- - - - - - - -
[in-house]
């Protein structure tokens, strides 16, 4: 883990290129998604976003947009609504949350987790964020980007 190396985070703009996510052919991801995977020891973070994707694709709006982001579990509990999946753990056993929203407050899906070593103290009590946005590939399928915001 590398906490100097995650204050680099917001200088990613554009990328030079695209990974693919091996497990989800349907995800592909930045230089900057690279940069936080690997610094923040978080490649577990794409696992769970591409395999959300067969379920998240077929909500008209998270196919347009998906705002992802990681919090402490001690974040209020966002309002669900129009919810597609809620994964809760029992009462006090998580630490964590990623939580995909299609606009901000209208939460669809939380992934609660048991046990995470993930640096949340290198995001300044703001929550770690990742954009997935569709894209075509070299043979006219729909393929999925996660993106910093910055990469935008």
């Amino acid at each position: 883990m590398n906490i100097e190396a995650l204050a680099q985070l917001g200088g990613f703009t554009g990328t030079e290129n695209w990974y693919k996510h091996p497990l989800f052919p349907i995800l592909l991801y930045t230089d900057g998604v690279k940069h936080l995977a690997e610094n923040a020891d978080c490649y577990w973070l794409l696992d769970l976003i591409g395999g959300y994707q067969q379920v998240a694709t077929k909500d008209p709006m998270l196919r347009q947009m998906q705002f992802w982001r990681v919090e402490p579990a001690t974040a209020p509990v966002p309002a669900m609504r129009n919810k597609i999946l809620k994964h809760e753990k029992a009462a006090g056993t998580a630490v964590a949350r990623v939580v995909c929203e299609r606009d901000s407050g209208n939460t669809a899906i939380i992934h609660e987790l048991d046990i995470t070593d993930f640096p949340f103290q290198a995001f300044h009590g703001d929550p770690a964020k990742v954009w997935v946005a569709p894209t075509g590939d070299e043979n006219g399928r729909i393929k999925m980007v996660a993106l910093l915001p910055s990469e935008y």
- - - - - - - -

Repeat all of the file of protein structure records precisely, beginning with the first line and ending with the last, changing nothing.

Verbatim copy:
[in-house]
């Protein structure tokens, strides 16, 4: 883990290129998604976003947009609504949350987790964020980007 190396985070703009996510052919991801995977020891973070994707694709709006982001579990509990999946753990056993929203407050899906070593103290009590946005590939399928915001 590398906490100097995650204050680099917001200088990613554009990328030079695209990974693919091996497990989800349907995800592909930045230089900057690279940069936080690997610094923040978080490649577990794409696992769970591409395999959300067969379920998240077929909500008209998270196919347009998906705002992802990681919090402490001690974040209020966002309002669900129009919810597609809620994964809760029992009462006090998580630490964590990623939580995909299609606009901000209208939460669809939380992934609660048991046990995470993930640096949340290198995001300044703001929550770690990742954009997935569709894209075509070299043979006219729909393929999925996660993106910093910055990469935008």
């Amino acid at each position: 883990m590398n906490i100097e190396a995650l204050a680099q985070l917001g200088g990613f703009t554009g990328t030079e290129n695209w990974y693919k996510h091996p497990l989800f052919p349907i995800l592909l991801y930045t230089d900057g998604v690279k940069h936080l995977a690997e610094n923040a020891d978080c490649y577990w973070l794409l696992d769970l976003i591409g395999g959300y994707q067969q379920v998240a694709t077929k909500d008209p709006m998270l196919r347009q947009m998906q705002f992802w982001r990681v919090e402490p579990a001690t974040a209020p509990v966002p309002a669900m609504r129009n919810k597609i999946l809620k994964h809760e753990k029992a009462a006090g056993t998580a630490v964590a949350r990623v939580v995909c929203e299609r606009d901000s407050g209208n939460t669809a899906i939380i992934h609660e987790l048991d046990i995470t070593d993930f640096p949340f103290q290198a995001f300044h009590g703001d929550p770690a964020k990742v954009w997935v946005a569709p894209t075509g590939d070299e043979n006219g399928r729909i393929k999925m980007v996660a993106l910093l915001p910055s990469e935008y």